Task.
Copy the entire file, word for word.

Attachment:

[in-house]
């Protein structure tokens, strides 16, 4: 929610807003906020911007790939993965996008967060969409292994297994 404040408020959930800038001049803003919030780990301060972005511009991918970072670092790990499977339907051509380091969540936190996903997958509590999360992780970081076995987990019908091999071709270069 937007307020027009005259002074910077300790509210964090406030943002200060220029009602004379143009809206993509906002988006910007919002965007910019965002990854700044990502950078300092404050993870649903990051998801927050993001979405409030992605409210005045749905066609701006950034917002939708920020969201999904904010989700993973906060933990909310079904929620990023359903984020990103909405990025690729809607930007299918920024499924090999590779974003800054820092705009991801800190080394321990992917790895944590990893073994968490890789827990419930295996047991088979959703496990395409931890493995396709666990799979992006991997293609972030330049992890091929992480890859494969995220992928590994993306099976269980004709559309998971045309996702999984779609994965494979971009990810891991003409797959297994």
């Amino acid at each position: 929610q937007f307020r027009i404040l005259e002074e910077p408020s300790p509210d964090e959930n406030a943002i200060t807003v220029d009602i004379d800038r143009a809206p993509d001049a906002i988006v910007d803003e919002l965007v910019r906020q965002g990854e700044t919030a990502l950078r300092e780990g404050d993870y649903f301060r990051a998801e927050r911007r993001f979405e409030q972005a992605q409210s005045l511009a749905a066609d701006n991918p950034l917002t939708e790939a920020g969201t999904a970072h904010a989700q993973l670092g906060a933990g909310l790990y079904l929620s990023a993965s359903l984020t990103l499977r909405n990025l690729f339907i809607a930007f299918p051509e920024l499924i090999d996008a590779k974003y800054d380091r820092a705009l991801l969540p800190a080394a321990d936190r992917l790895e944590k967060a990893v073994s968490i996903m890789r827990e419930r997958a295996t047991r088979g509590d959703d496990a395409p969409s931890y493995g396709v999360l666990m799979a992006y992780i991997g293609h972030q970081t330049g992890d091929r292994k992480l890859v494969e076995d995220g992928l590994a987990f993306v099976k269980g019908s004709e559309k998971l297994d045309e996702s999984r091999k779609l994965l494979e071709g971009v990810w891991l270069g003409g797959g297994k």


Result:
[in-house]
């Protein structure tokens, strides 16, 4: 929610807003906020911007790939993965996008967060969409292994297994 404040408020959930800038001049803003919030780990301060972005511009991918970072670092790990499977339907051509380091969540936190996903997958509590999360992780970081076995987990019908091999071709270069 937007307020027009005259002074910077300790509210964090406030943002200060220029009602004379143009809206993509906002988006910007919002965007910019965002990854700044990502950078300092404050993870649903990051998801927050993001979405409030992605409210005045749905066609701006950034917002939708920020969201999904904010989700993973906060933990909310079904929620990023359903984020990103909405990025690729809607930007299918920024499924090999590779974003800054820092705009991801800190080394321990992917790895944590990893073994968490890789827990419930295996047991088979959703496990395409931890493995396709666990799979992006991997293609972030330049992890091929992480890859494969995220992928590994993306099976269980004709559309998971045309996702999984779609994965494979971009990810891991003409797959297994």
């Amino acid at each position: 929610q937007f307020r027009i404040l005259e002074e910077p408020s300790p509210d964090e959930n406030a943002i200060t807003v220029d009602i004379d800038r143009a809206p993509d001049a906002i988006v910007d803003e919002l965007v910019r906020q965002g990854e700044t919030a990502l950078r300092e780990g404050d993870y649903f301060r990051a998801e927050r911007r993001f979405e409030q972005a992605q409210s005045l511009a749905a066609d701006n991918p950034l917002t939708e790939a920020g969201t999904a970072h904010a989700q993973l670092g906060a933990g909310l790990y079904l929620s990023a993965s359903l984020t990103l499977r909405n990025l690729f339907i809607a930007f299918p051509e920024l499924i090999d996008a590779k974003y800054d380091r820092a705009l991801l969540p800190a080394a321990d936190r992917l790895e944590k967060a990893v073994s968490i996903m890789r827990e419930r997958a295996t047991r088979g509590d959703d496990a395409p969409s931890y493995g396709v999360l666990m799979a992006y992780i991997g293609h972030q970081t330049g992890d091929r292994k992480l890859v494969e076995d995220g992928l590994a987990f993306v099976k269980g019908s004709e559309k998971l297994d045309e996702s999984r091999k779609l994965l494979e071709g971009v990810w891991l270069g003409g797959g297994k």